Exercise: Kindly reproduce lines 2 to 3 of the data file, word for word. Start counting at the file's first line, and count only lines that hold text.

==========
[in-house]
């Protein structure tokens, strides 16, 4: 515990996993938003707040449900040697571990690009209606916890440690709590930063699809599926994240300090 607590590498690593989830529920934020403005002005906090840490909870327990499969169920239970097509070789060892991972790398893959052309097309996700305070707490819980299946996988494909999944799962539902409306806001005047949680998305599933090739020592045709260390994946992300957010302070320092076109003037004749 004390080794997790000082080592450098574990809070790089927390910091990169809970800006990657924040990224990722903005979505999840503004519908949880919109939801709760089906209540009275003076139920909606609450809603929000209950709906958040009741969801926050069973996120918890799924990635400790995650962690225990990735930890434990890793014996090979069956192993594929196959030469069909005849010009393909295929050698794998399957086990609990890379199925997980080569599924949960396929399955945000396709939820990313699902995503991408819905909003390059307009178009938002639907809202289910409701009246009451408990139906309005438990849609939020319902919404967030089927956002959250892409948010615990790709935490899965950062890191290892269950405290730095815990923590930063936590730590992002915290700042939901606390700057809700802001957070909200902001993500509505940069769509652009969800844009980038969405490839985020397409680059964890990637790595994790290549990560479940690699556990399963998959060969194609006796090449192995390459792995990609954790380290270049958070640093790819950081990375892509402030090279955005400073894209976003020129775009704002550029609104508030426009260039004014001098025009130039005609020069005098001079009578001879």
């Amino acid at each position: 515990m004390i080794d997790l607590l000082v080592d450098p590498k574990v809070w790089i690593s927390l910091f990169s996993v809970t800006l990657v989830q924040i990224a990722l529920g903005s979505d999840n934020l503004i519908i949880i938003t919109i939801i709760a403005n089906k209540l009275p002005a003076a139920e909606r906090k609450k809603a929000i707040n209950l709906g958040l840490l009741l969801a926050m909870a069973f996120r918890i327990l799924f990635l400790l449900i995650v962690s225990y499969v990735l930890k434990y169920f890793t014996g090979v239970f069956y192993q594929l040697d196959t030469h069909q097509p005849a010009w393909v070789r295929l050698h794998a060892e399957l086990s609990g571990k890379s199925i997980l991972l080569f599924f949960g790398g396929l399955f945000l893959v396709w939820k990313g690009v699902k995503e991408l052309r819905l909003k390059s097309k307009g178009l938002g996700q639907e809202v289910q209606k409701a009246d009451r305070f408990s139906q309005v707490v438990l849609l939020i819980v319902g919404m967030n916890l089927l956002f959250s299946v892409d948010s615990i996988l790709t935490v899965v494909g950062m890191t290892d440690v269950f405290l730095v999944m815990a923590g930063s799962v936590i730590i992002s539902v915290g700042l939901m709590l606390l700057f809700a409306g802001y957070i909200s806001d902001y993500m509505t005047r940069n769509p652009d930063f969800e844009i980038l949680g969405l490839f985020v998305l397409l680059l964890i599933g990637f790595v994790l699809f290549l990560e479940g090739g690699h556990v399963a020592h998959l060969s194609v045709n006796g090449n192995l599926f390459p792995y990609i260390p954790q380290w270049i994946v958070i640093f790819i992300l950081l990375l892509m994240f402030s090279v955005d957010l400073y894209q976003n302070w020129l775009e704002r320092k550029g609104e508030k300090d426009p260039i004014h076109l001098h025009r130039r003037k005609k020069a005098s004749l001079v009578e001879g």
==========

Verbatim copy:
């Protein structure tokens, strides 16, 4: 515990996993938003707040449900040697571990690009209606916890440690709590930063699809599926994240300090 607590590498690593989830529920934020403005002005906090840490909870327990499969169920239970097509070789060892991972790398893959052309097309996700305070707490819980299946996988494909999944799962539902409306806001005047949680998305599933090739020592045709260390994946992300957010302070320092076109003037004749 004390080794997790000082080592450098574990809070790089927390910091990169809970800006990657924040990224990722903005979505999840503004519908949880919109939801709760089906209540009275003076139920909606609450809603929000209950709906958040009741969801926050069973996120918890799924990635400790995650962690225990990735930890434990890793014996090979069956192993594929196959030469069909005849010009393909295929050698794998399957086990609990890379199925997980080569599924949960396929399955945000396709939820990313699902995503991408819905909003390059307009178009938002639907809202289910409701009246009451408990139906309005438990849609939020319902919404967030089927956002959250892409948010615990790709935490899965950062890191290892269950405290730095815990923590930063936590730590992002915290700042939901606390700057809700802001957070909200902001993500509505940069769509652009969800844009980038969405490839985020397409680059964890990637790595994790290549990560479940690699556990399963998959060969194609006796090449192995390459792995990609954790380290270049958070640093790819950081990375892509402030090279955005400073894209976003020129775009704002550029609104508030426009260039004014001098025009130039005609020069005098001079009578001879």
């Amino acid at each position: 515990m004390i080794d997790l607590l000082v080592d450098p590498k574990v809070w790089i690593s927390l910091f990169s996993v809970t800006l990657v989830q924040i990224a990722l529920g903005s979505d999840n934020l503004i519908i949880i938003t919109i939801i709760a403005n089906k209540l009275p002005a003076a139920e909606r906090k609450k809603a929000i707040n209950l709906g958040l840490l009741l969801a926050m909870a069973f996120r918890i327990l799924f990635l400790l449900i995650v962690s225990y499969v990735l930890k434990y169920f890793t014996g090979v239970f069956y192993q594929l040697d196959t030469h069909q097509p005849a010009w393909v070789r295929l050698h794998a060892e399957l086990s609990g571990k890379s199925i997980l991972l080569f599924f949960g790398g396929l399955f945000l893959v396709w939820k990313g690009v699902k995503e991408l052309r819905l909003k390059s097309k307009g178009l938002g996700q639907e809202v289910q209606k409701a009246d009451r305070f408990s139906q309005v707490v438990l849609l939020i819980v319902g919404m967030n916890l089927l956002f959250s299946v892409d948010s615990i996988l790709t935490v899965v494909g950062m890191t290892d440690v269950f405290l730095v999944m815990a923590g930063s799962v936590i730590i992002s539902v915290g700042l939901m709590l606390l700057f809700a409306g802001y957070i909200s806001d902001y993500m509505t005047r940069n769509p652009d930063f969800e844009i980038l949680g969405l490839f985020v998305l397409l680059l964890i599933g990637f790595v994790l699809f290549l990560e479940g090739g690699h556990v399963a020592h998959l060969s194609v045709n006796g090449n192995l599926f390459p792995y990609i260390p954790q380290w270049i994946v958070i640093f790819i992300l950081l990375l892509m994240f402030s090279v955005d957010l400073y894209q976003n302070w020129l775009e704002r320092k550029g609104e508030k300090d426009p260039i004014h076109l001098h025009r130039r003037k005609k020069a005098s004749l001079v009578e001879g």